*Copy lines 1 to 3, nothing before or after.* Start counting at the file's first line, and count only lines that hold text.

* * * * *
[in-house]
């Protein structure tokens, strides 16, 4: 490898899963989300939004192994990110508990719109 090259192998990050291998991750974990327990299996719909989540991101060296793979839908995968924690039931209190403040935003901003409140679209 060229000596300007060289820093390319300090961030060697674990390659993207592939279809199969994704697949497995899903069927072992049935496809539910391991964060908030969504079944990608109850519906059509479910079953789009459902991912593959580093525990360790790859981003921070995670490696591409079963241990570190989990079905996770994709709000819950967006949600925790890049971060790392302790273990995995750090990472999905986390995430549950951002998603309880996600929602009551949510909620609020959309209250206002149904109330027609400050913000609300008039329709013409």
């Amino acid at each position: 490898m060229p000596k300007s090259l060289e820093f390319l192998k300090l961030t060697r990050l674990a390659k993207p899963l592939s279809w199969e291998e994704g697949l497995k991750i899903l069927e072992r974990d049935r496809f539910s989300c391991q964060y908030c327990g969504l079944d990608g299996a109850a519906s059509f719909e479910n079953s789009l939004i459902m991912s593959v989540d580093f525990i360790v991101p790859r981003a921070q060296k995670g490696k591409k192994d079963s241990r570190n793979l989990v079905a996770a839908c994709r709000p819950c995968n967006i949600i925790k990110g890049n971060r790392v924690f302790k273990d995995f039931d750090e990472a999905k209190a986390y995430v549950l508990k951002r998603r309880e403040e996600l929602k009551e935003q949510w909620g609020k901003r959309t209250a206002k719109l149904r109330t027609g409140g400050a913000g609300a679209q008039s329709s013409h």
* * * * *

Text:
[in-house]
């Protein structure tokens, strides 16, 4: 490898899963989300939004192994990110508990719109 090259192998990050291998991750974990327990299996719909989540991101060296793979839908995968924690039931209190403040935003901003409140679209 060229000596300007060289820093390319300090961030060697674990390659993207592939279809199969994704697949497995899903069927072992049935496809539910391991964060908030969504079944990608109850519906059509479910079953789009459902991912593959580093525990360790790859981003921070995670490696591409079963241990570190989990079905996770994709709000819950967006949600925790890049971060790392302790273990995995750090990472999905986390995430549950951002998603309880996600929602009551949510909620609020959309209250206002149904109330027609400050913000609300008039329709013409």
């Amino acid at each position: 490898m060229p000596k300007s090259l060289e820093f390319l192998k300090l961030t060697r990050l674990a390659k993207p899963l592939s279809w199969e291998e994704g697949l497995k991750i899903l069927e072992r974990d049935r496809f539910s989300c391991q964060y908030c327990g969504l079944d990608g299996a109850a519906s059509f719909e479910n079953s789009l939004i459902m991912s593959v989540d580093f525990i360790v991101p790859r981003a921070q060296k995670g490696k591409k192994d079963s241990r570190n793979l989990v079905a996770a839908c994709r709000p819950c995968n967006i949600i925790k990110g890049n971060r790392v924690f302790k273990d995995f039931d750090e990472a999905k209190a986390y995430v549950l508990k951002r998603r309880e403040e996600l929602k009551e935003q949510w909620g609020k901003r959309t209250a206002k719109l149904r109330t027609g409140g400050a913000g609300a679209q008039s329709s013409h």